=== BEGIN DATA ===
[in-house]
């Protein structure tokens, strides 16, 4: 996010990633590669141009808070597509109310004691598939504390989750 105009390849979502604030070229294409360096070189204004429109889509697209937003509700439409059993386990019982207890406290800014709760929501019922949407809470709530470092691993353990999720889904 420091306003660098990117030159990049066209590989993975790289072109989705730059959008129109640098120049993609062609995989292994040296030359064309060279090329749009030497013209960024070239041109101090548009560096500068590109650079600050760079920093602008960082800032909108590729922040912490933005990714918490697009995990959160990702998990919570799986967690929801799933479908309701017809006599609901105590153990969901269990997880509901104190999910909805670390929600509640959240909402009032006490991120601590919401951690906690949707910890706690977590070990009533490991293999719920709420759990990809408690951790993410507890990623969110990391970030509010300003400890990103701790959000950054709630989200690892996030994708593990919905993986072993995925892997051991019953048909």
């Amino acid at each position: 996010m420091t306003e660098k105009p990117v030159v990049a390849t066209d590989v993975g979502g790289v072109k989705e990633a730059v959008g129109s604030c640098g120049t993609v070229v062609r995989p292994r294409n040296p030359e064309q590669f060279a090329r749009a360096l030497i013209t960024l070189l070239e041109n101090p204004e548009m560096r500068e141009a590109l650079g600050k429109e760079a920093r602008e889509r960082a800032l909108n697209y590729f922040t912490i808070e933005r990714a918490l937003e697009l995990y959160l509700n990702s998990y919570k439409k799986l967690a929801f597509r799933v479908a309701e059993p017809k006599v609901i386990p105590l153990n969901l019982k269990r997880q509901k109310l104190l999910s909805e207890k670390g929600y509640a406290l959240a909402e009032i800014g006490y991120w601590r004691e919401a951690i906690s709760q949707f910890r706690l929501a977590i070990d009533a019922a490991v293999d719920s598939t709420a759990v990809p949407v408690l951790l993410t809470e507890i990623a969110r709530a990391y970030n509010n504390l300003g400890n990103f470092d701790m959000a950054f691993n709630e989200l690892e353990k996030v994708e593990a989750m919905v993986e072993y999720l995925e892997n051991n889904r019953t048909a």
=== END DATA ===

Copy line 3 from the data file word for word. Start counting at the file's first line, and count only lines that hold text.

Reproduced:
């Amino acid at each position: 996010m420091t306003e660098k105009p990117v030159v990049a390849t066209d590989v993975g979502g790289v072109k989705e990633a730059v959008g129109s604030c640098g120049t993609v070229v062609r995989p292994r294409n040296p030359e064309q590669f060279a090329r749009a360096l030497i013209t960024l070189l070239e041109n101090p204004e548009m560096r500068e141009a590109l650079g600050k429109e760079a920093r602008e889509r960082a800032l909108n697209y590729f922040t912490i808070e933005r990714a918490l937003e697009l995990y959160l509700n990702s998990y919570k439409k799986l967690a929801f597509r799933v479908a309701e059993p017809k006599v609901i386990p105590l153990n969901l019982k269990r997880q509901k109310l104190l999910s909805e207890k670390g929600y509640a406290l959240a909402e009032i800014g006490y991120w601590r004691e919401a951690i906690s709760q949707f910890r706690l929501a977590i070990d009533a019922a490991v293999d719920s598939t709420a759990v990809p949407v408690l951790l993410t809470e507890i990623a969110r709530a990391y970030n509010n504390l300003g400890n990103f470092d701790m959000a950054f691993n709630e989200l690892e353990k996030v994708e593990a989750m919905v993986e072993y999720l995925e892997n051991n889904r019953t048909a």